I can't decide if it's more shocking that there are still kids of Civil War veterans who are alive or that our country doesn't die of shame only giving them $876 a year. The AP story explains, "Children under the age of 18 can also qualify, and those benefits are extended for a lifetime if the person is permanently incapable of self-support due to a disability before the age of 18." So: Something happened to these kids before they were 18 that resulted in them not being able to support themselves ... and we give them $876 a year.
Now, granted, back in 1865, that was the equivalent of $10,000-$12,000, which would be a nice little chunk of change to help offset the fact that these kids couldn't support themselves. But now? I guess it's better than nothing. But not by much.
It's really cool to know that we have children of Civil War veterans still alive. According to this Knoxville News Sentinel story from 2010, at that time we had six such people: "Tennessee boasts four Confederate sons — two in the Knoxville area, including Brown — along with a Union son and daughter." And it's a good reminder of just how young we are as a country. People whose fathers fought in the Civil War are still alive. It wasn't that long ago.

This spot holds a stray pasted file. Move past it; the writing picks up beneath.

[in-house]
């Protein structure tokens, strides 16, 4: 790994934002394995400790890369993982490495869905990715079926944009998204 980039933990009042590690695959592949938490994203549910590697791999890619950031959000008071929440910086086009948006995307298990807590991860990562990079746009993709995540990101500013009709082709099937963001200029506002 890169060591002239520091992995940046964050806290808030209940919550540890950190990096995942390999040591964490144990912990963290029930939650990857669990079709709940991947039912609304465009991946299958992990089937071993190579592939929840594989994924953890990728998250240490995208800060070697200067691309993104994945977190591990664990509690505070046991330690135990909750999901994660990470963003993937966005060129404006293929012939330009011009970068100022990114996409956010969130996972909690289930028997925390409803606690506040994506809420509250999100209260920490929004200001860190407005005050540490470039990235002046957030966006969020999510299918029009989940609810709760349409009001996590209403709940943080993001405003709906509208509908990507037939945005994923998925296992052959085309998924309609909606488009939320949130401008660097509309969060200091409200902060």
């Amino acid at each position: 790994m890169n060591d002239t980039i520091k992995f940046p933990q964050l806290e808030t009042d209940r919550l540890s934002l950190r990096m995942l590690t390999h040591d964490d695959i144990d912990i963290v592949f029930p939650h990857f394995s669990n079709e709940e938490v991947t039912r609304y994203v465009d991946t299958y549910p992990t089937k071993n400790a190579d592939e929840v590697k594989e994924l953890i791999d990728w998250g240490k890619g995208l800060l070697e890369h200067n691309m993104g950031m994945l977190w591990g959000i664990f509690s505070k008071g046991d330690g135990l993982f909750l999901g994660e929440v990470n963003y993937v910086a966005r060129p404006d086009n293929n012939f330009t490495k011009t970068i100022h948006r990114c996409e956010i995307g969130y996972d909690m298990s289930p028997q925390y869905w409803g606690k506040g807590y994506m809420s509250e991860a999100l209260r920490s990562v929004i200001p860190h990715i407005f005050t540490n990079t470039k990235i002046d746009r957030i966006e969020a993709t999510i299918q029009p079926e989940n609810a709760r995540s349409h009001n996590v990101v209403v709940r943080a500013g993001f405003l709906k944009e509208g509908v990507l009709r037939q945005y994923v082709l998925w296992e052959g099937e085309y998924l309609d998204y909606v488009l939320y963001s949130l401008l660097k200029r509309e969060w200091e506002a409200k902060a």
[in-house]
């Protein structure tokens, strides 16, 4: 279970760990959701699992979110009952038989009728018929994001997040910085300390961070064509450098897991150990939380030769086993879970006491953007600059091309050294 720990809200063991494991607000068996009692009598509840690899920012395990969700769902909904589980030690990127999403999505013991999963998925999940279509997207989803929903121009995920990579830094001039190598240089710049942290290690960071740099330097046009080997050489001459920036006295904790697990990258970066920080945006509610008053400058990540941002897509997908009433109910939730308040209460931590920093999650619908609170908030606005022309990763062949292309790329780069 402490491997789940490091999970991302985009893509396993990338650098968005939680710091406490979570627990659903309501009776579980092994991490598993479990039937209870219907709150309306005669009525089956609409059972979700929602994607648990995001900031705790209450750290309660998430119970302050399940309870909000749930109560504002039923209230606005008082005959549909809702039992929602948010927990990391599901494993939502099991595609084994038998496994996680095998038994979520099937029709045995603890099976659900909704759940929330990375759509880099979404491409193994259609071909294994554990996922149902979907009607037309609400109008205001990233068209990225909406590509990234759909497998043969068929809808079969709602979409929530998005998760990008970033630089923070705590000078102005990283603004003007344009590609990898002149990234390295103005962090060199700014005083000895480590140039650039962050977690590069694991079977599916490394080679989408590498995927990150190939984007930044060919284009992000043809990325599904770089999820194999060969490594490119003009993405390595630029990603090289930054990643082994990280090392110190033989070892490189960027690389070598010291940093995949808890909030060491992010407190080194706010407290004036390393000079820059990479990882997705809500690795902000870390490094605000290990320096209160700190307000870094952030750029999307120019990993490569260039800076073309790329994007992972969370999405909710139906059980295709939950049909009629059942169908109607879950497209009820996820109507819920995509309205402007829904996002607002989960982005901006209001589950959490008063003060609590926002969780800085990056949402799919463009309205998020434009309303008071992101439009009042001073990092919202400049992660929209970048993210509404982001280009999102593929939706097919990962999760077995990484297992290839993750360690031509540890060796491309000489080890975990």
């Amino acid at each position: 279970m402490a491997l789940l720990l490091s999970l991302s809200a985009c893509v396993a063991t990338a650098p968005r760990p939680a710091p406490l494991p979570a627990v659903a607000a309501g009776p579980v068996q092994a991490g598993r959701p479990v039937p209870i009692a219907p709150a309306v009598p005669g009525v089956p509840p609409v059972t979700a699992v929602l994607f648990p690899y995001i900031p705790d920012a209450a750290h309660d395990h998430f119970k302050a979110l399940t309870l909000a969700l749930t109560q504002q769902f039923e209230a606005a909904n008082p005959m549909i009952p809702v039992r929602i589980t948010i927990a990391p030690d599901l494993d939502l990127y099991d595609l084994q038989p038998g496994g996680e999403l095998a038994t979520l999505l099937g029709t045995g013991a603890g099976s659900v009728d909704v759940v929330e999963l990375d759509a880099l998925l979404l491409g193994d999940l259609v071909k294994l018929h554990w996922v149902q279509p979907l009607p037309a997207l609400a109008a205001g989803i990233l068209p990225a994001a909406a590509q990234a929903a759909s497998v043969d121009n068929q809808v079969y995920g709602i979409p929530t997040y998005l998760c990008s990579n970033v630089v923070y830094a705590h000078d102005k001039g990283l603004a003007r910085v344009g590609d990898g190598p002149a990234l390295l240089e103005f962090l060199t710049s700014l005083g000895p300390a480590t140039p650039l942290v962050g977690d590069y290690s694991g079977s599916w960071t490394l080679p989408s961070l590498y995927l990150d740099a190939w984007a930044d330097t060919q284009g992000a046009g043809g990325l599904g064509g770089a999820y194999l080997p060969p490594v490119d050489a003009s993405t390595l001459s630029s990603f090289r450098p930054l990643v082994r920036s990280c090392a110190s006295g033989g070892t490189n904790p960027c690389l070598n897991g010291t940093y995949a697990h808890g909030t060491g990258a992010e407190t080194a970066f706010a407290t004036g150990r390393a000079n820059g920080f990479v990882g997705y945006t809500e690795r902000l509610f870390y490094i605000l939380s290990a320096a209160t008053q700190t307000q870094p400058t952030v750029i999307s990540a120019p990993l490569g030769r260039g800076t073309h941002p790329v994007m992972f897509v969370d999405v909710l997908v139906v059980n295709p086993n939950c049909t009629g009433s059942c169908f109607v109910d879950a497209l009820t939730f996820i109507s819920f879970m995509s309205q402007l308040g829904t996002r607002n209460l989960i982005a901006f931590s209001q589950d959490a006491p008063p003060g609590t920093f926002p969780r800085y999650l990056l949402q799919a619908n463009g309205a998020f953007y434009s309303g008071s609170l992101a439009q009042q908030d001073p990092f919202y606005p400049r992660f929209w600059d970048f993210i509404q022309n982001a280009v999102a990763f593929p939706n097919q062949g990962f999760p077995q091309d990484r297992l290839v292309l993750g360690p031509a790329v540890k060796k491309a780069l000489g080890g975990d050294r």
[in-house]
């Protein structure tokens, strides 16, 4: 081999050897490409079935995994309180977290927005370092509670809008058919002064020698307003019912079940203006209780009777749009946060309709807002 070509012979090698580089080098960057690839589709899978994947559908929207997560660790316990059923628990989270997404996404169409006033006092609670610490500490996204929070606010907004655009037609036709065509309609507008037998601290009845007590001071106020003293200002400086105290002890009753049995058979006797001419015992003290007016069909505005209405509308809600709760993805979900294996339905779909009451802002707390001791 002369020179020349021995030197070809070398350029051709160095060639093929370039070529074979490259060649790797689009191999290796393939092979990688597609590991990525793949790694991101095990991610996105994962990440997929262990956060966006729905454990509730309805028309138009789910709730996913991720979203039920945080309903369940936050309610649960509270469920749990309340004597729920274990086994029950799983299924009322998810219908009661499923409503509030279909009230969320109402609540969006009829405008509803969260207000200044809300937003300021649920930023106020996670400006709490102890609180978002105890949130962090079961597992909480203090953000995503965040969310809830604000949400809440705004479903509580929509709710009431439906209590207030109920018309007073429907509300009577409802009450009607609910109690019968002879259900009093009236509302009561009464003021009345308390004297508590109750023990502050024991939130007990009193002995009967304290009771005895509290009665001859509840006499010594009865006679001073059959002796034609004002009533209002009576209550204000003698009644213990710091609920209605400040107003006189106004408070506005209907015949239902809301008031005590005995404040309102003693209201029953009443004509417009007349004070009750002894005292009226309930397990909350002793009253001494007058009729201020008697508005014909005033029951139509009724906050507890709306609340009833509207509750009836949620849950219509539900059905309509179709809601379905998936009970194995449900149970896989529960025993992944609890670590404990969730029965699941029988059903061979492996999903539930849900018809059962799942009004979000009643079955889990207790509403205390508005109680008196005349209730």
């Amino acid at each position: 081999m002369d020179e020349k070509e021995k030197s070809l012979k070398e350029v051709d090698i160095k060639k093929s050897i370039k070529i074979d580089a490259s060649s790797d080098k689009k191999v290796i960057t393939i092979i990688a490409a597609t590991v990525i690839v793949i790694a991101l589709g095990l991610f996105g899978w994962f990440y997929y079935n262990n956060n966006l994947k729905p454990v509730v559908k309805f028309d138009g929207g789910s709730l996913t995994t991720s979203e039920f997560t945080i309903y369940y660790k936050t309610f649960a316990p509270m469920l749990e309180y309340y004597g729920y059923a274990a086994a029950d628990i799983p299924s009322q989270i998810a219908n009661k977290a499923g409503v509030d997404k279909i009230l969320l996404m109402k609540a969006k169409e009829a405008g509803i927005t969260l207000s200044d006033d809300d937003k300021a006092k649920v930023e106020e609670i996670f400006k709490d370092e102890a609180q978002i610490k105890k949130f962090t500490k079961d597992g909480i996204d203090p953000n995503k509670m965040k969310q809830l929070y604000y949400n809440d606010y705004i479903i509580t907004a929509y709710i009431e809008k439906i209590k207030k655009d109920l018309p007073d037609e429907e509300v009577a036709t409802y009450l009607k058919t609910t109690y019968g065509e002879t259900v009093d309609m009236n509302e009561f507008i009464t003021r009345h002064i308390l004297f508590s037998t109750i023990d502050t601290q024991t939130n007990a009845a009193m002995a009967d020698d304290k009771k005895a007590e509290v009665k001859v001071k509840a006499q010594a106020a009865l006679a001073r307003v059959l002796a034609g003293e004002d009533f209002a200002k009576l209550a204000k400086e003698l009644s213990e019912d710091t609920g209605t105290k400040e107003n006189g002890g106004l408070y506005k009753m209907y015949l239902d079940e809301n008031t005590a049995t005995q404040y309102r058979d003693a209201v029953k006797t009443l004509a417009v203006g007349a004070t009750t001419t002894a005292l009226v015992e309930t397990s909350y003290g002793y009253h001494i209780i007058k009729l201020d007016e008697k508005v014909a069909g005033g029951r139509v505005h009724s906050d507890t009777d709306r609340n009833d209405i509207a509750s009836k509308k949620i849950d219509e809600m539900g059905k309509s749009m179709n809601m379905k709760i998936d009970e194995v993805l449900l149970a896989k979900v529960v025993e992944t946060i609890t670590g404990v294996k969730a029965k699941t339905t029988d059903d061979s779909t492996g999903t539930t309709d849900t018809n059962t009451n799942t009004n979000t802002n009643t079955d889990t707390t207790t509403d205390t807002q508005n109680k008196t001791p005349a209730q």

The Glass Mounds are important because they're some of the largest remaining traces of the Woodland people who lived in Tennessee 2,000 years ago. These particular mounds date to between 200 and 500 A.D., and the cooperating organizations were hoping to show that aside from some damage done by earlier excavations, the mounds are intact. The good news is that this is the case.
Aaron Deter-Wolf, from the state, showed the small crowd how you could see a clear difference in the soil from where the top layers had been farmed and eroded and the actual structure of the mound, made up of wavy layers of baskets full of dirt. Most of us are more familiar with the later Mississippian culture with their stone box graves. But these Woodland people were a full millennium earlier. So, no stone box graves, no great ceremonial complexes. But the scant information we have on them suggests some cool stuff about the history of the area.
Would it be inappropriate to send a condolence card to our state attorney general, Robert Cooper? After all, it's his job to examine all the ridiculous bills our state legislators want to pass and tell them whether they're going to get shot down by a court.
On Thursday, Cooper announced that the Anti-All-Comers Bill that was designed to strip Vanderbilt of its police force was just as unconstitutional as the anti-all-comers bill Haslam had to veto last year: